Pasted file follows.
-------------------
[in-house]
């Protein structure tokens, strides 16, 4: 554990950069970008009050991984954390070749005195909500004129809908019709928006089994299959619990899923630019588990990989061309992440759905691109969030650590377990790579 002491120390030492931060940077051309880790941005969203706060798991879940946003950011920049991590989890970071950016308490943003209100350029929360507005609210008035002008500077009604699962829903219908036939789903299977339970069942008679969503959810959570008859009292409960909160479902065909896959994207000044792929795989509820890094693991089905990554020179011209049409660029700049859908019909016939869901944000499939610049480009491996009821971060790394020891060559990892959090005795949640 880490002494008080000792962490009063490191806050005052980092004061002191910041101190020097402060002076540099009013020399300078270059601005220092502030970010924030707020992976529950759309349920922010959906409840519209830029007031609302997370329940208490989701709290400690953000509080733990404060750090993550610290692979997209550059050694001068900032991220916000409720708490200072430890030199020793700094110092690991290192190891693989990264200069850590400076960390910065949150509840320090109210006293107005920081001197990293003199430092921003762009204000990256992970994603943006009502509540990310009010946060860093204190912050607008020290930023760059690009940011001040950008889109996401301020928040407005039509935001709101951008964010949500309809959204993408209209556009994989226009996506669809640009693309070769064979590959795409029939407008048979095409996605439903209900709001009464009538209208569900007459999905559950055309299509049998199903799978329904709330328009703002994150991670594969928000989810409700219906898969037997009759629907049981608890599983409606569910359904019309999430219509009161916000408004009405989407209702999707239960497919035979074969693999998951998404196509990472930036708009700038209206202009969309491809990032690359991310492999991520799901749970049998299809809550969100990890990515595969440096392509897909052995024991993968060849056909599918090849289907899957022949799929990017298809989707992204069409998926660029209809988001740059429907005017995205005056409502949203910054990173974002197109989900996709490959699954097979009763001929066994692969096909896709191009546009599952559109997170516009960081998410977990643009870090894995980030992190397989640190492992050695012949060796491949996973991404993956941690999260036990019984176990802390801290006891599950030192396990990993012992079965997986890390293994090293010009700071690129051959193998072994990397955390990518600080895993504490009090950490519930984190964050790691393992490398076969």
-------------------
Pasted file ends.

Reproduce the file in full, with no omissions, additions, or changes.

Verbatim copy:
[in-house]
């Protein structure tokens, strides 16, 4: 554990950069970008009050991984954390070749005195909500004129809908019709928006089994299959619990899923630019588990990989061309992440759905691109969030650590377990790579 002491120390030492931060940077051309880790941005969203706060798991879940946003950011920049991590989890970071950016308490943003209100350029929360507005609210008035002008500077009604699962829903219908036939789903299977339970069942008679969503959810959570008859009292409960909160479902065909896959994207000044792929795989509820890094693991089905990554020179011209049409660029700049859908019909016939869901944000499939610049480009491996009821971060790394020891060559990892959090005795949640 880490002494008080000792962490009063490191806050005052980092004061002191910041101190020097402060002076540099009013020399300078270059601005220092502030970010924030707020992976529950759309349920922010959906409840519209830029007031609302997370329940208490989701709290400690953000509080733990404060750090993550610290692979997209550059050694001068900032991220916000409720708490200072430890030199020793700094110092690991290192190891693989990264200069850590400076960390910065949150509840320090109210006293107005920081001197990293003199430092921003762009204000990256992970994603943006009502509540990310009010946060860093204190912050607008020290930023760059690009940011001040950008889109996401301020928040407005039509935001709101951008964010949500309809959204993408209209556009994989226009996506669809640009693309070769064979590959795409029939407008048979095409996605439903209900709001009464009538209208569900007459999905559950055309299509049998199903799978329904709330328009703002994150991670594969928000989810409700219906898969037997009759629907049981608890599983409606569910359904019309999430219509009161916000408004009405989407209702999707239960497919035979074969693999998951998404196509990472930036708009700038209206202009969309491809990032690359991310492999991520799901749970049998299809809550969100990890990515595969440096392509897909052995024991993968060849056909599918090849289907899957022949799929990017298809989707992204069409998926660029209809988001740059429907005017995205005056409502949203910054990173974002197109989900996709490959699954097979009763001929066994692969096909896709191009546009599952559109997170516009960081998410977990643009870090894995980030992190397989640190492992050695012949060796491949996973991404993956941690999260036990019984176990802390801290006891599950030192396990990993012992079965997986890390293994090293010009700071690129051959193998072994990397955390990518600080895993504490009090950490519930984190964050790691393992490398076969």